By HELEN POGGI
It only takes one stroll down a high school hallway to see—or, more accurately, hear—that swear words have become a large part of many teenagers’ lexicons.
Although this vulgarity is not totally pervasive, it is widespread enough to indicate that profanity is not as taboo as it once was, especially with the younger generations. This situation begs the question: have swear words lost their shock value?
The simple answer is yes. The more complicated answer is that swearing has become so commonplace that it has become normalized for most people. The linguistic phenomena can be attributed to rising individualism among America’s population and widespread online profanity.
But before one can understand why swearing is losing its shock value, one must understand why people swear in the first place. For many, swearing serves as a form of catharsis. When feeling anger, sadness or anxiety, cursing can help alleviate these emotions. According to psychologist Timothy Jay of the Massachusetts College of Liberal Arts, swearing “allows us to vent or express” this negativity, much like the horn of a car. Furthermore, profanity can spark confidence or rebelliousness, which, according to psychologist Neel Burton, can lower anxiety and make one feel more in control.
This last benefit can begin to explain the normalization of profanity. The aforementioned rebellious spirit is a key part of the rise in American individualism. This phenomenon was studied by San Diego State University psychologist, Jean Twenge, and she concluded that “Millennials have a ‘come as you are’ philosophy.” This mentality breeds a disregard for social taboos, thus they often do not mind swearing as much as previous generations.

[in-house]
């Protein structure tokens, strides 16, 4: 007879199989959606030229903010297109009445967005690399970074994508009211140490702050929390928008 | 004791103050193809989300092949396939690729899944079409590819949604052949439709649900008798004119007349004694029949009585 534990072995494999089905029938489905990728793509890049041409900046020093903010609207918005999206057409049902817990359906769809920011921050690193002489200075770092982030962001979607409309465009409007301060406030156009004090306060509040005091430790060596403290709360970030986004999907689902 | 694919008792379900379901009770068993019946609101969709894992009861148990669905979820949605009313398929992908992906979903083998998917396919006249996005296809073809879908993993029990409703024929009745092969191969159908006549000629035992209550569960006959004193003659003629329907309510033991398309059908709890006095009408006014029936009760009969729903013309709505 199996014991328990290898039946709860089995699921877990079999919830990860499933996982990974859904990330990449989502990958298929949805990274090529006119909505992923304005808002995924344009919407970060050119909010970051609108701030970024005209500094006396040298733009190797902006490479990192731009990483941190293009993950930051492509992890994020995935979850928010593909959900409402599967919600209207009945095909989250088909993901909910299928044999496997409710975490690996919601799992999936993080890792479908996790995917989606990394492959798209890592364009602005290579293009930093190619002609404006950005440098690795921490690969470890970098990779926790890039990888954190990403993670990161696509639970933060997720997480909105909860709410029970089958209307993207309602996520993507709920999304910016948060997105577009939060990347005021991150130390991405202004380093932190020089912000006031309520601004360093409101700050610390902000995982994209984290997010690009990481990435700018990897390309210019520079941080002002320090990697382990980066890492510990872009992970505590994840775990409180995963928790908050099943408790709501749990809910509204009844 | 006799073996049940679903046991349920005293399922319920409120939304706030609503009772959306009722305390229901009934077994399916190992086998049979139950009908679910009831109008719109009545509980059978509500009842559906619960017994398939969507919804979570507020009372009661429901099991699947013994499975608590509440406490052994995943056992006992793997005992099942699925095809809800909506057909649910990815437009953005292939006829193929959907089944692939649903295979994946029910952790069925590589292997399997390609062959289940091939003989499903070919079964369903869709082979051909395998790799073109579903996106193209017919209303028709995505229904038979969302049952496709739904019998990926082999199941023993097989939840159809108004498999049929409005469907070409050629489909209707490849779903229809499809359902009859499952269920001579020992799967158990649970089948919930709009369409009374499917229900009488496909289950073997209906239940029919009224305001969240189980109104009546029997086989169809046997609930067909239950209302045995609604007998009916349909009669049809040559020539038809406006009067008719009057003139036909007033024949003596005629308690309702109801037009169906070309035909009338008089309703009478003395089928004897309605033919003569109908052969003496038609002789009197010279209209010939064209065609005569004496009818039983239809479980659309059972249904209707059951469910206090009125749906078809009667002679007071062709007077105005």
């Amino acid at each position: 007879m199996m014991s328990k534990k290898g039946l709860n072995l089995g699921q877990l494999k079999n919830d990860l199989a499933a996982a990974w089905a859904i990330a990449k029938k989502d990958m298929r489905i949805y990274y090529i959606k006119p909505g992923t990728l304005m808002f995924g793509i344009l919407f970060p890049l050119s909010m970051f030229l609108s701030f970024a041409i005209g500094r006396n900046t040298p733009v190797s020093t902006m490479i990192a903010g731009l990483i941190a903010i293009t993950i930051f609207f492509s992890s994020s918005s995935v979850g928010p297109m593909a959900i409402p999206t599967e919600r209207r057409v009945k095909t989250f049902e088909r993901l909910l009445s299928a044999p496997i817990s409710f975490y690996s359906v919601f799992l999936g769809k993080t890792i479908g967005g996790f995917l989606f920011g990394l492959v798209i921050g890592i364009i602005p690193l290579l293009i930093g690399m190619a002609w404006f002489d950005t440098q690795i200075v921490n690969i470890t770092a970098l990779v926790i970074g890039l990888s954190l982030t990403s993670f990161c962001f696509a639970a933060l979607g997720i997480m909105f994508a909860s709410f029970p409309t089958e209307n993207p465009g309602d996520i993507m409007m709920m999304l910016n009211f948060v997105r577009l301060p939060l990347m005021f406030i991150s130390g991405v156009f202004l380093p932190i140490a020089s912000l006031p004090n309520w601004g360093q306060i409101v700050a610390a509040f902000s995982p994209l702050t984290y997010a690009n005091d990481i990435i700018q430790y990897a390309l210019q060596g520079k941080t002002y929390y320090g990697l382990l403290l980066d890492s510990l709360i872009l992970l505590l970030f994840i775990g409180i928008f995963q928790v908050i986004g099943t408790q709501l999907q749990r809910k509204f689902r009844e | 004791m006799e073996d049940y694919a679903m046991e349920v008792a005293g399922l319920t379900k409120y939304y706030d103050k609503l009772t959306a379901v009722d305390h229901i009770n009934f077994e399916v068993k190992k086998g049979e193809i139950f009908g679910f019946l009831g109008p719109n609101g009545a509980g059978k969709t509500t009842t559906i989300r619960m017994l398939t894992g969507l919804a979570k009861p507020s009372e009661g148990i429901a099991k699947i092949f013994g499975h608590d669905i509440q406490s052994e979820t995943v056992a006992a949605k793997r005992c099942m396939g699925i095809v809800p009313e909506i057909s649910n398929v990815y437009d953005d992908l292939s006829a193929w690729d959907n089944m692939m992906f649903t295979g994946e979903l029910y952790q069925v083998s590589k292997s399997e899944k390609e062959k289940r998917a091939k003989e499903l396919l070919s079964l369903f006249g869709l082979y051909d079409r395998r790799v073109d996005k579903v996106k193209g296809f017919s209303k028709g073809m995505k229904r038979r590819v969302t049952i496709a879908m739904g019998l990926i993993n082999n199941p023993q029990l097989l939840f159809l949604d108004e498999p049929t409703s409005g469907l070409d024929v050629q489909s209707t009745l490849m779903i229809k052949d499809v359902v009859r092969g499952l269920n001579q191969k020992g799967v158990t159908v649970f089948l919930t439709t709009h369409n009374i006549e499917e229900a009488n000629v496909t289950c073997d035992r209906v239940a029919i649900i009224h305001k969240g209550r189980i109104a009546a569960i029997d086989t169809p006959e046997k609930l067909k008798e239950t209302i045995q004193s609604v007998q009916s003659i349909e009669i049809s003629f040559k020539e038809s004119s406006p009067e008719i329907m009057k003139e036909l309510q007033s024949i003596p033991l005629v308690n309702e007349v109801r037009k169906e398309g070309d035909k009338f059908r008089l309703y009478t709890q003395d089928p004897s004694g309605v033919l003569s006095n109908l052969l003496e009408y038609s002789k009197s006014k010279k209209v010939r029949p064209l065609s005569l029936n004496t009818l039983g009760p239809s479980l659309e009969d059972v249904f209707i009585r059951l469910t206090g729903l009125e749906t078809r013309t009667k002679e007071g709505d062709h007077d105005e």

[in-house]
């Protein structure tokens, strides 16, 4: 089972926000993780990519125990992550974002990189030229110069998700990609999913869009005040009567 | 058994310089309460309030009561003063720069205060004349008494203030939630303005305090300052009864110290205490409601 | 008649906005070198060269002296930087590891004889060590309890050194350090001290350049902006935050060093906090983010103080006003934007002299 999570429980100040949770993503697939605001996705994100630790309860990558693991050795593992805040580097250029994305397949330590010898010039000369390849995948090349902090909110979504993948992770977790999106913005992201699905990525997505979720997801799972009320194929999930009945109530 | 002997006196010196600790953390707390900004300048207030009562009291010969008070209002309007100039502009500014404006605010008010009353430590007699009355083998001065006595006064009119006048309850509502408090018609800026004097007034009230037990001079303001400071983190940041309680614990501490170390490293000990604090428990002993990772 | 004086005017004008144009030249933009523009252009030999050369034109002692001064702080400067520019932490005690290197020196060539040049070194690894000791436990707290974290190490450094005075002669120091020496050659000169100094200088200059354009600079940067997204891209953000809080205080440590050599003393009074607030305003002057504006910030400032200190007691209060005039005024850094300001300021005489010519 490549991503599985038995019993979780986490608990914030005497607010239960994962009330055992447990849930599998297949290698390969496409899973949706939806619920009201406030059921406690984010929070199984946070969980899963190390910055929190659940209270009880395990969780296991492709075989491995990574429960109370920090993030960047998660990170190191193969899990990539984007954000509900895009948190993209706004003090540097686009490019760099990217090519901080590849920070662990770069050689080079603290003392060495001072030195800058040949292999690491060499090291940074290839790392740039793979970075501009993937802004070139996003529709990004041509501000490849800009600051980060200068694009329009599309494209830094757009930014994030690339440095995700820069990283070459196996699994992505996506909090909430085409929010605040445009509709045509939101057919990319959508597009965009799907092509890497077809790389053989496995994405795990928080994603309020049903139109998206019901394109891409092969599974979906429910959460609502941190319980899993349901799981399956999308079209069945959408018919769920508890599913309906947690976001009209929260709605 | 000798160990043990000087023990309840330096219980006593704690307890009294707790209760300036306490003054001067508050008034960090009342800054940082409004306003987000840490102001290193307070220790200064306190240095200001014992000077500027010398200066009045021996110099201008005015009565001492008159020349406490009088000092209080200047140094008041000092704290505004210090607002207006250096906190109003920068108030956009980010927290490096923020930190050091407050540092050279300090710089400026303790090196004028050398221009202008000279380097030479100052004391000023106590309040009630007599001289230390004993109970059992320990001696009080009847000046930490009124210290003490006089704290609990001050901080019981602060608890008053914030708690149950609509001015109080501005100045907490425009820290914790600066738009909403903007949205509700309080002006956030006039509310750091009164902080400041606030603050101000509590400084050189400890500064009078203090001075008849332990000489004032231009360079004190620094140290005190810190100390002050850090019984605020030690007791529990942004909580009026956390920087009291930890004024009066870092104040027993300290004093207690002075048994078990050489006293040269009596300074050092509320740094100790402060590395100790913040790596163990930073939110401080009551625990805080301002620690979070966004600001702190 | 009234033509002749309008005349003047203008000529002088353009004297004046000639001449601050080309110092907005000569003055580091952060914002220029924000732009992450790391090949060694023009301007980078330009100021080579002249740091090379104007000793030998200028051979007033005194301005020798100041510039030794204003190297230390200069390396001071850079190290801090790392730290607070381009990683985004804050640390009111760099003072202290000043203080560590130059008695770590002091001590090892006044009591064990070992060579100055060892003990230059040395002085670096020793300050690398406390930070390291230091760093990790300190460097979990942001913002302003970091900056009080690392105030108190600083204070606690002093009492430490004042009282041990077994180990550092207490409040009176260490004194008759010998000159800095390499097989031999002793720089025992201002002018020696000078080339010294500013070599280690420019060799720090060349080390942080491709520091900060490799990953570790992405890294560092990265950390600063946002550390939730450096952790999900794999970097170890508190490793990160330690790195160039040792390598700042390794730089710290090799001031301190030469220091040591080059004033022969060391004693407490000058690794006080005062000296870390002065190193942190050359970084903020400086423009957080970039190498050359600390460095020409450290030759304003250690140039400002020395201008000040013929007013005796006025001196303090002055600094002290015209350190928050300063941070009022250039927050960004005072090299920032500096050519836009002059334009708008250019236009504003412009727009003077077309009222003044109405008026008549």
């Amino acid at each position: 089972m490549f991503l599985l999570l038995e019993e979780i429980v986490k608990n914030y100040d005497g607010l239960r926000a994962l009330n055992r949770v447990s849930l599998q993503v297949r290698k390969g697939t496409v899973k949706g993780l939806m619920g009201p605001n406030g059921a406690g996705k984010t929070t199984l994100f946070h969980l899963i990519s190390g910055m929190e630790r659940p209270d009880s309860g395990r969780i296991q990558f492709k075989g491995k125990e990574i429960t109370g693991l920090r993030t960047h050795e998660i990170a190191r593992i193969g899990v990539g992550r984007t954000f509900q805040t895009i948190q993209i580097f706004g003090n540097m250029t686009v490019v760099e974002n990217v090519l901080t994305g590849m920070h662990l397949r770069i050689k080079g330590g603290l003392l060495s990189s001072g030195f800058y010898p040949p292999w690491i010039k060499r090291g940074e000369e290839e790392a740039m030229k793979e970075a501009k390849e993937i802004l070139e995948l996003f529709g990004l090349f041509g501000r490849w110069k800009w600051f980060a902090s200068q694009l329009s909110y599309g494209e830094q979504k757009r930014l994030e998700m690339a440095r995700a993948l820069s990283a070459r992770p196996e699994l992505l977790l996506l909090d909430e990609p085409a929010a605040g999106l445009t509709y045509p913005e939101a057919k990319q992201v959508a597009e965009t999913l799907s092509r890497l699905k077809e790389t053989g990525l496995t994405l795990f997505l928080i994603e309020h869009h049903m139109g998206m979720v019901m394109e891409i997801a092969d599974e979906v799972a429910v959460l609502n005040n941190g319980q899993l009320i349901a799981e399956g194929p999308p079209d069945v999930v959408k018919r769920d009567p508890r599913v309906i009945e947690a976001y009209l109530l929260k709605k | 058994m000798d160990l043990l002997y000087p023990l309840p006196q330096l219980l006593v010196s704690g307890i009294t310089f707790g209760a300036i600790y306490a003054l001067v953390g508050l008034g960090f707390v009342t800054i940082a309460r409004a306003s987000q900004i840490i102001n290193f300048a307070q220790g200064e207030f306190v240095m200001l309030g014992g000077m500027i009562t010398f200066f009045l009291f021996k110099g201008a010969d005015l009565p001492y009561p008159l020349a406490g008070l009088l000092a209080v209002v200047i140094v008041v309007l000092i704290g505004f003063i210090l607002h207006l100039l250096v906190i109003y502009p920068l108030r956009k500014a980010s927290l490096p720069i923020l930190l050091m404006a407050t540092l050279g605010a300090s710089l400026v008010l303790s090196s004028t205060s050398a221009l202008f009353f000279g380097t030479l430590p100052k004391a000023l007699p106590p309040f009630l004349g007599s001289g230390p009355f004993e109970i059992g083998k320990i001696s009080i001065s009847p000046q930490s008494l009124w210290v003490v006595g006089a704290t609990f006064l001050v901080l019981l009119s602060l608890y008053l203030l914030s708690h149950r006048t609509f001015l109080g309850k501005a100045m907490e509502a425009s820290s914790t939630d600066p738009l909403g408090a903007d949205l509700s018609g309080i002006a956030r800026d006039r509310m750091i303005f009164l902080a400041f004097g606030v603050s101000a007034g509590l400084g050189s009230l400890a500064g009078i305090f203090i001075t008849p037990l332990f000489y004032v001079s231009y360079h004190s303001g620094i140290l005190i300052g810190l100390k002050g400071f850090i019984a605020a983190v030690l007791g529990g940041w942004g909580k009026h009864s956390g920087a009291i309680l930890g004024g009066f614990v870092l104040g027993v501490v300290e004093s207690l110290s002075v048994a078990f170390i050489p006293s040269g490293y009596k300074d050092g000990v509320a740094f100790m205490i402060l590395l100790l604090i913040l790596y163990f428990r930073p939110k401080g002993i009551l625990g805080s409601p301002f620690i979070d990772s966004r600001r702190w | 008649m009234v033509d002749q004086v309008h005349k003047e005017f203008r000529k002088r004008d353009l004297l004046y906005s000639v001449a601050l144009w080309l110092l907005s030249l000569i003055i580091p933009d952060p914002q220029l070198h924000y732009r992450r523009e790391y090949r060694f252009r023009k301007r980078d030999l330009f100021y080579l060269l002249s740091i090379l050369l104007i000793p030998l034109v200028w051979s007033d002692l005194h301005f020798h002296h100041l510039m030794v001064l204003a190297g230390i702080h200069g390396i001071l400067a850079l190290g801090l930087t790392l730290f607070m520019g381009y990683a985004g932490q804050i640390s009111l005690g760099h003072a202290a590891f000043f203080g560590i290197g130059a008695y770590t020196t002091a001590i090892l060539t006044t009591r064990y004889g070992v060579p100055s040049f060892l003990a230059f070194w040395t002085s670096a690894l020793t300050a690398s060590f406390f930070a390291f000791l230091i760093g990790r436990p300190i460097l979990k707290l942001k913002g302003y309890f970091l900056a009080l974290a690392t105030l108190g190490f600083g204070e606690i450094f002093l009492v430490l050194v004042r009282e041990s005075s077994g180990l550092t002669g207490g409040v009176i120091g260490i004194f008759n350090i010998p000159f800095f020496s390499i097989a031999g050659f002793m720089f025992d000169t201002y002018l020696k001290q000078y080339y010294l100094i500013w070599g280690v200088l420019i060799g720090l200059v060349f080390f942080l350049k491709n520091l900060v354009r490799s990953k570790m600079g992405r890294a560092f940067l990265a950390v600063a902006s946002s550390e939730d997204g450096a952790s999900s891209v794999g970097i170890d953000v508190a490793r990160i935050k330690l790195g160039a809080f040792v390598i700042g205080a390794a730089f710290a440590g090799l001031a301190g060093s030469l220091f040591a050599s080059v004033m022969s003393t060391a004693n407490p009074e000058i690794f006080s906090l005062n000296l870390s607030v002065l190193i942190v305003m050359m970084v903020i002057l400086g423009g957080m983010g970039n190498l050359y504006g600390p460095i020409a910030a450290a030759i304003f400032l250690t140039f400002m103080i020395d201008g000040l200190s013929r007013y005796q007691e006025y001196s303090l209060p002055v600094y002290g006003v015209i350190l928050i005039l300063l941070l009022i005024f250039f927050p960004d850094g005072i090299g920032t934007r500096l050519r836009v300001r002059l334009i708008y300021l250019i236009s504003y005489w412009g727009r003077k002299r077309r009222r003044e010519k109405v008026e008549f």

However, not only do people care increasingly less about swearing, but they also have become desensitized to it through frequent exposure. People primarily encounter obscenities on social media and the internet. For instance, Twitter’s guidelines allow for swearing under most circumstances. The exposure to profanity from regularly reading these tweets has made people more comfortable with swearing over time. A similar pattern occurs on YouTube, where many content creators either swear openly in their videos or censor their language by merely bleeping it. Thus, since the inception of these various social media platforms, users have had to develop a thicker skin when it comes to profanity simply due to how often they stumble across it online.
Similarly, books have experienced a rise in the prevalence of uncensored curses. A study by respected psychologists Jean Twenge, Hannah Van Landingham and W. Keith Campbell demonstrated, through examining the trends in the use of seven different swears, that books published in 2005-2008 are 28 times more likely to include swear words than books published in the early 1950s.
Television, on the other hand, has been one of the last bastions of censored profanity. The Federal Communications Commission imposes restrictions on obscene, indecent and profane language, and fines broadcasters if their regulations are not followed. However, this is an outlier in media, as the FCC cannot regulate other platforms as much as television.
Overall, the decline in the shock value of swear words does not necessarily have devastating implications. In reality, all words and phrases are merely just the combined movements of the vocal cords and mouth; any meaning they may carry has been given to them by people. Therefore, if the majority of the population adapts an interpretation of a certain swear word with a less harsh connotation, the word will lose what it once meant and will be accepted with the new meaning. Put simply, the issue with cursing is largely just all in our heads, and consequently—much to the dismay of the older demographic—the English language will only continue to adapt to match our more colorful vocabularies.